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Rail News Home Passenger Rail

10/9/2001



Rail News: Passenger Rail

WMATA returns to pre-attack schedules, encourages D.C. tourism


While it might be a stretch to say that Washington Metropolitan Area Transit Authority is returning to "normal" following the Sept. 11 attacks, you could say WMATA is returning to a state of familiarity — and at the same time, trying to help the city regain its footing.



Just as Ronald Reagan National Airport began serving customers again, the Pentagon’s Metrorail Station Oct. 1 reopened its doors to all customers. Following the plane crash, only Pentagon employees with identification had been allowed to exit the station.



And as of Oct. 4, Metrorail resumed its usual operating hours. Department of Defense had requested WMATA begin operating trains at 5 a.m. rather than 5:30 a.m., but indicated the earlier opening no longer is required.



Although train schedules and station access are returning to pre-tragedy status, many District of Columbia-area businesses aren’t as fortunate, including tourism-dependent companies.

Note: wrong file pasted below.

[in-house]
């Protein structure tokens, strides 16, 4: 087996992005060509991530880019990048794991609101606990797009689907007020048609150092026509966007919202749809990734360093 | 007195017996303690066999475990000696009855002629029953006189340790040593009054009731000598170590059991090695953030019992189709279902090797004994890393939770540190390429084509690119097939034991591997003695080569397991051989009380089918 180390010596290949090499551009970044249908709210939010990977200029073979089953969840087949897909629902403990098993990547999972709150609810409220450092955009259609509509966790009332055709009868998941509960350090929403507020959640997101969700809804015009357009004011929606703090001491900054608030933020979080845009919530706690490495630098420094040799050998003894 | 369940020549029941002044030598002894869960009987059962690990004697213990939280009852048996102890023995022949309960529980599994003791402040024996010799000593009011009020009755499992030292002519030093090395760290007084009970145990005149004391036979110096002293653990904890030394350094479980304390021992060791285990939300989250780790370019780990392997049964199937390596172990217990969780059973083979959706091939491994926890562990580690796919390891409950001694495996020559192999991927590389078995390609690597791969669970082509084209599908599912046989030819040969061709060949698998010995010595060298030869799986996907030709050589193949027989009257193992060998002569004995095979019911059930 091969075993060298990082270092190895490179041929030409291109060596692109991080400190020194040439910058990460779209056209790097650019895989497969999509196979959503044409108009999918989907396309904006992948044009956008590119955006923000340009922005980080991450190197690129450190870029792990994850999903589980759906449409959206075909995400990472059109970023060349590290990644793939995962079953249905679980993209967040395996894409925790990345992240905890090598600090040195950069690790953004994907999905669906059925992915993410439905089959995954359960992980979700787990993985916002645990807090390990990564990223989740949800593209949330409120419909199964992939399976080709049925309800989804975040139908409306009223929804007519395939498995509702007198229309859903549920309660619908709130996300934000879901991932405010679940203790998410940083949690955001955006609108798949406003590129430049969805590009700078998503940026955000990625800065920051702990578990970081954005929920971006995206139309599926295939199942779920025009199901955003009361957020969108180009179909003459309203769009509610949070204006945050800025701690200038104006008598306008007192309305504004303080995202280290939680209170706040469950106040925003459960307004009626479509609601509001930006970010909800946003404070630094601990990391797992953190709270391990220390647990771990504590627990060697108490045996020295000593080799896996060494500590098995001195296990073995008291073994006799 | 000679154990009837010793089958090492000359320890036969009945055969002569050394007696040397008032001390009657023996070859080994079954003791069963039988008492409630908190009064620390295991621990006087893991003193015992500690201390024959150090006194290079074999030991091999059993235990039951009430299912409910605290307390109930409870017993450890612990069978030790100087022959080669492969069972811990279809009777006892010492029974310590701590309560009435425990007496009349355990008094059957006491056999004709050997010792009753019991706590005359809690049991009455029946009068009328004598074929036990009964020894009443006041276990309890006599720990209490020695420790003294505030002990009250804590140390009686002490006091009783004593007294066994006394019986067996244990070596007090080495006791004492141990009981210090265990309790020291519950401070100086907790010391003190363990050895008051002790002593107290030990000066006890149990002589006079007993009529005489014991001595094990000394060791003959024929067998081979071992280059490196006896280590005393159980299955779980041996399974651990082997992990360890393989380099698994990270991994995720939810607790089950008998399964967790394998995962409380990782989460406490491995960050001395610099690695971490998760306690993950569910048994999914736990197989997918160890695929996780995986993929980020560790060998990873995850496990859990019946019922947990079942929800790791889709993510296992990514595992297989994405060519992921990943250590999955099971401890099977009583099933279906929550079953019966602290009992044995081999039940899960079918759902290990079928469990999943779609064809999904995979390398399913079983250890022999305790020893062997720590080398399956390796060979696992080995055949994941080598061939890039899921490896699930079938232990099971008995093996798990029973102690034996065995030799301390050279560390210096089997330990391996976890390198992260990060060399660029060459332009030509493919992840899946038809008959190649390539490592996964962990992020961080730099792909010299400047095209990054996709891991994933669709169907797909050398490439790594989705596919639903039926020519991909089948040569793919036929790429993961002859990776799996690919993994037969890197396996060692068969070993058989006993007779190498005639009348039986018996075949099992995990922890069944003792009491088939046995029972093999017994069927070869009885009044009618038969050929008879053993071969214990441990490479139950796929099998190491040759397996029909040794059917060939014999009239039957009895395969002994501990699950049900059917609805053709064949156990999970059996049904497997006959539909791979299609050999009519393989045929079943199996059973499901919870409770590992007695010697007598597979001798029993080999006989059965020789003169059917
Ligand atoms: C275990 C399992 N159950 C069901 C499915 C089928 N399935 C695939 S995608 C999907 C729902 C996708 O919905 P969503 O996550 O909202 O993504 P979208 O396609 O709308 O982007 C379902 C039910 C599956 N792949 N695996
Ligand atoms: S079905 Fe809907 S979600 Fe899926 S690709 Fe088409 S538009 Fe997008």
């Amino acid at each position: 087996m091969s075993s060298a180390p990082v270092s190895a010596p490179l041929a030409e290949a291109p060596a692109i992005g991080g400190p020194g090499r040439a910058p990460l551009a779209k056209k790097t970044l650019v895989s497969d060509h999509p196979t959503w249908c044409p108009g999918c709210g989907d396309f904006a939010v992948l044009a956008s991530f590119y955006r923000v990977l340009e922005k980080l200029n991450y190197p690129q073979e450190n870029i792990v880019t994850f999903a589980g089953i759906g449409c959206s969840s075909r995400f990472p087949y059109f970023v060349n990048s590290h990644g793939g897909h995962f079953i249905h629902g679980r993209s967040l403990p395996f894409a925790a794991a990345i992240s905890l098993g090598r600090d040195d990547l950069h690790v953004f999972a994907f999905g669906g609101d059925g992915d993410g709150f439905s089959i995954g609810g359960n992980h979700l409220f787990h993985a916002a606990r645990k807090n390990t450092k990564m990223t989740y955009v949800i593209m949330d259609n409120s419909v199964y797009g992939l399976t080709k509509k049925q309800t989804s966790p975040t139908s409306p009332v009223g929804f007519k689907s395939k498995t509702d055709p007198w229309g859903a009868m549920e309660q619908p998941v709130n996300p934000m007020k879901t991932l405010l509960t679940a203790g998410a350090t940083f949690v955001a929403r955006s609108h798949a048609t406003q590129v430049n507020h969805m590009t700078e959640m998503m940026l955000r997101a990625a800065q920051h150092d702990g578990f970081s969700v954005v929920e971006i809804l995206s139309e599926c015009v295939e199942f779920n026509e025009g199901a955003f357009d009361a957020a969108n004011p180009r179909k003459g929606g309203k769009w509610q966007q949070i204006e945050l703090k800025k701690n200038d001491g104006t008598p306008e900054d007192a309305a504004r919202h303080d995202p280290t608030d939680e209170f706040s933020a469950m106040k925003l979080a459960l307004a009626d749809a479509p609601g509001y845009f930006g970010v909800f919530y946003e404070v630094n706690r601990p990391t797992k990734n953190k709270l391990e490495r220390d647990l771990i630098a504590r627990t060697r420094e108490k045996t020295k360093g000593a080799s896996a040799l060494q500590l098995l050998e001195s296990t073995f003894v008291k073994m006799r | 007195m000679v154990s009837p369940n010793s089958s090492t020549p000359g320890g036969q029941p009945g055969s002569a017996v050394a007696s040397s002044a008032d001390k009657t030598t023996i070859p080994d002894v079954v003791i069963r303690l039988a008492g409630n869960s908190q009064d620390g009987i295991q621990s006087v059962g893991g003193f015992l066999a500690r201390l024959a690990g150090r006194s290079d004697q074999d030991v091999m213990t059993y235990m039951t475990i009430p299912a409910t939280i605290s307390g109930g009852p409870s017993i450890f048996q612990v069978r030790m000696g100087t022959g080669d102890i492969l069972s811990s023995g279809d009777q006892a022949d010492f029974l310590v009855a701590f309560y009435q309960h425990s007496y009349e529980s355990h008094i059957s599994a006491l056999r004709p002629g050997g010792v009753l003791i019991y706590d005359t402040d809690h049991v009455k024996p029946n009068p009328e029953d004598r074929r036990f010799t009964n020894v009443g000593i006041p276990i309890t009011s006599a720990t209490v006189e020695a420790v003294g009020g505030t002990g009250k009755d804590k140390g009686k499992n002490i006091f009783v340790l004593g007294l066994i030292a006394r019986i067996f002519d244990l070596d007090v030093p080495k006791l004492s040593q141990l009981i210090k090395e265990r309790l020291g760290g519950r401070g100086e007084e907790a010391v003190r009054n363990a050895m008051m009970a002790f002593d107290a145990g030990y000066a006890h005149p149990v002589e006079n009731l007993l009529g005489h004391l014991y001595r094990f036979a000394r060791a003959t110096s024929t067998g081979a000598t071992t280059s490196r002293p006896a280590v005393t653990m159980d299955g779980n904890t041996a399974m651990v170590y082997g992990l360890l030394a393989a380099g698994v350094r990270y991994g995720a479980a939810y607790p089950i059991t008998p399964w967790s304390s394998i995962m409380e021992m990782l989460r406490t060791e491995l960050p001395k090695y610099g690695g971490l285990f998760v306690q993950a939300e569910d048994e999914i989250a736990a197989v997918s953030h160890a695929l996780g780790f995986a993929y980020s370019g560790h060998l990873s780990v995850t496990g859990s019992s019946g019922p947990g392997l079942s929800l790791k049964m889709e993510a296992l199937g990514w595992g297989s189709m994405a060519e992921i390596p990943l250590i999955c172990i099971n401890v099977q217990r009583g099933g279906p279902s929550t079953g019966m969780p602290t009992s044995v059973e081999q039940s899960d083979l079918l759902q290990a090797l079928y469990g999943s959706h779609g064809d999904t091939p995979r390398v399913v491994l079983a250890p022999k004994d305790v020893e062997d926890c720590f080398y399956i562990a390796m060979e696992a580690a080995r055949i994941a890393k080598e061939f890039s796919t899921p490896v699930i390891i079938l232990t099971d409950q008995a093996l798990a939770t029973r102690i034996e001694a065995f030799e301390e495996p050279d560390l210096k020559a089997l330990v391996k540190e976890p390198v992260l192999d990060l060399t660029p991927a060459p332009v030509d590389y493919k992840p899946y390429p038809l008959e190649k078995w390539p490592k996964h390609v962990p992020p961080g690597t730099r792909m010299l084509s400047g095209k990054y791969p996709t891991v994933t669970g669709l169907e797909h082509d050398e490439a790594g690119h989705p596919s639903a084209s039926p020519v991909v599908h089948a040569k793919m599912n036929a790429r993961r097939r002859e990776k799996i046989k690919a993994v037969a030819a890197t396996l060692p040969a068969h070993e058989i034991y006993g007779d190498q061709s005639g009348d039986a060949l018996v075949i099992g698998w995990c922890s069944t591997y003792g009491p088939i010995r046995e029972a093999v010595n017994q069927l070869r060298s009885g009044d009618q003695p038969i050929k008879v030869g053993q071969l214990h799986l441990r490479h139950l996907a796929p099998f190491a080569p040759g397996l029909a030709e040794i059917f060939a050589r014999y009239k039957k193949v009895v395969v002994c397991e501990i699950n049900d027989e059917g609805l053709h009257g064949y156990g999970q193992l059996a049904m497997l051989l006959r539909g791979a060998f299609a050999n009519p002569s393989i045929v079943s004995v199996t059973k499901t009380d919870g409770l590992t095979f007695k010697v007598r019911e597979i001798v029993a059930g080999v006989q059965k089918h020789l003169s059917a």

In an effort to encourage people in District of Columbia, Maryland and Virginia to visit Washington and boost the city’s economy, district officials Oct. 2 requested WMATA provide free rides for Metrorail, Metrobus and MetroAccess customers all day Oct. 13 and 14. In an emergency meeting held Oct. 4, WMATA’s board agreed.



"At a time of national crisis as the result of the Sept. 11 terrorist attacks, the region has come together to forge a new alliance inspired by the American spirit, which says we will not let an act of terrorism and cowardice keep us from our neighborhoods, places of business, destinations of interest, houses of worship and entertainment areas," said Board Chairman Decatur Trotter in a prepared statement.



The free weekend will cost WMATA $600,000, which the three districts WMATA serves will absorb.



WMATA plans to distribute brochures to advertise the free rides, including a guide to District of Columbia, its top destinations, and which trains and stations will get passengers where they want to go.



It’s all about "becoming a tourist in your own city," says Steven Taubenkibel, WMATA spokesman. "We’re trying to do everything we can to get people to use the system."



Kathi Kube


Contact Progressive Railroading editorial staff.

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